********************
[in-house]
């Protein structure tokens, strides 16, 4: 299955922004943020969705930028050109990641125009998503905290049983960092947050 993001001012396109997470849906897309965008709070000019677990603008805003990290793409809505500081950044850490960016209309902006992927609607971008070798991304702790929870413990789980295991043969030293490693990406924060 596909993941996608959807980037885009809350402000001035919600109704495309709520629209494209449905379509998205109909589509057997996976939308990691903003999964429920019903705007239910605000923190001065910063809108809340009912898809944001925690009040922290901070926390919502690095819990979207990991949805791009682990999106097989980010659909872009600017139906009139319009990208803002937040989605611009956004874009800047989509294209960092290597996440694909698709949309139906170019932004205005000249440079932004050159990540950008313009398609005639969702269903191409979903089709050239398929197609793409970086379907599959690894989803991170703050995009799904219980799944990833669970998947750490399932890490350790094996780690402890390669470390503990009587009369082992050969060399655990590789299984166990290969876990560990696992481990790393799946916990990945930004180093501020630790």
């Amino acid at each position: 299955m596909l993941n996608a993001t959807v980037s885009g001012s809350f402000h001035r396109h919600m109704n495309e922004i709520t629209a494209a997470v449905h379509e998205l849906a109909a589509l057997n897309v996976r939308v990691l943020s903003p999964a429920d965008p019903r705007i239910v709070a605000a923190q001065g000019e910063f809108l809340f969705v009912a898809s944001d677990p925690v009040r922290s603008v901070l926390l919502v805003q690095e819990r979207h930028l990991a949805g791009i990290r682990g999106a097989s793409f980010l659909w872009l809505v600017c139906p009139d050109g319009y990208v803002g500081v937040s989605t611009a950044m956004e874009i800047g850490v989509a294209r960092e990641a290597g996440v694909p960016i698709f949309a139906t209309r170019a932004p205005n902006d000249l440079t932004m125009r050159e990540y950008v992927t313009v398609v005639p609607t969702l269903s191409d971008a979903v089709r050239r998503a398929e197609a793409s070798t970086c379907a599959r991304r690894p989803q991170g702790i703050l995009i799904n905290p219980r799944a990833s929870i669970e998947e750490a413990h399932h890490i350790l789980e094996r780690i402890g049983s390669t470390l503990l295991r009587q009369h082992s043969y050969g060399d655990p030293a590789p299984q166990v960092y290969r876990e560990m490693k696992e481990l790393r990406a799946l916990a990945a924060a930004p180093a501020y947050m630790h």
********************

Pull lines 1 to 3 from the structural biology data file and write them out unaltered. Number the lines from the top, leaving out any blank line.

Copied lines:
[in-house]
């Protein structure tokens, strides 16, 4: 299955922004943020969705930028050109990641125009998503905290049983960092947050 993001001012396109997470849906897309965008709070000019677990603008805003990290793409809505500081950044850490960016209309902006992927609607971008070798991304702790929870413990789980295991043969030293490693990406924060 596909993941996608959807980037885009809350402000001035919600109704495309709520629209494209449905379509998205109909589509057997996976939308990691903003999964429920019903705007239910605000923190001065910063809108809340009912898809944001925690009040922290901070926390919502690095819990979207990991949805791009682990999106097989980010659909872009600017139906009139319009990208803002937040989605611009956004874009800047989509294209960092290597996440694909698709949309139906170019932004205005000249440079932004050159990540950008313009398609005639969702269903191409979903089709050239398929197609793409970086379907599959690894989803991170703050995009799904219980799944990833669970998947750490399932890490350790094996780690402890390669470390503990009587009369082992050969060399655990590789299984166990290969876990560990696992481990790393799946916990990945930004180093501020630790």
């Amino acid at each position: 299955m596909l993941n996608a993001t959807v980037s885009g001012s809350f402000h001035r396109h919600m109704n495309e922004i709520t629209a494209a997470v449905h379509e998205l849906a109909a589509l057997n897309v996976r939308v990691l943020s903003p999964a429920d965008p019903r705007i239910v709070a605000a923190q001065g000019e910063f809108l809340f969705v009912a898809s944001d677990p925690v009040r922290s603008v901070l926390l919502v805003q690095e819990r979207h930028l990991a949805g791009i990290r682990g999106a097989s793409f980010l659909w872009l809505v600017c139906p009139d050109g319009y990208v803002g500081v937040s989605t611009a950044m956004e874009i800047g850490v989509a294209r960092e990641a290597g996440v694909p960016i698709f949309a139906t209309r170019a932004p205005n902006d000249l440079t932004m125009r050159e990540y950008v992927t313009v398609v005639p609607t969702l269903s191409d971008a979903v089709r050239r998503a398929e197609a793409s070798t970086c379907a599959r991304r690894p989803q991170g702790i703050l995009i799904n905290p219980r799944a990833s929870i669970e998947e750490a413990h399932h890490i350790l789980e094996r780690i402890g049983s390669t470390l503990l295991r009587q009369h082992s043969y050969g060399d655990p030293a590789p299984q166990v960092y290969r876990e560990m490693k696992e481990l790393r990406a799946l916990a990945a924060a930004p180093a501020y947050m630790h």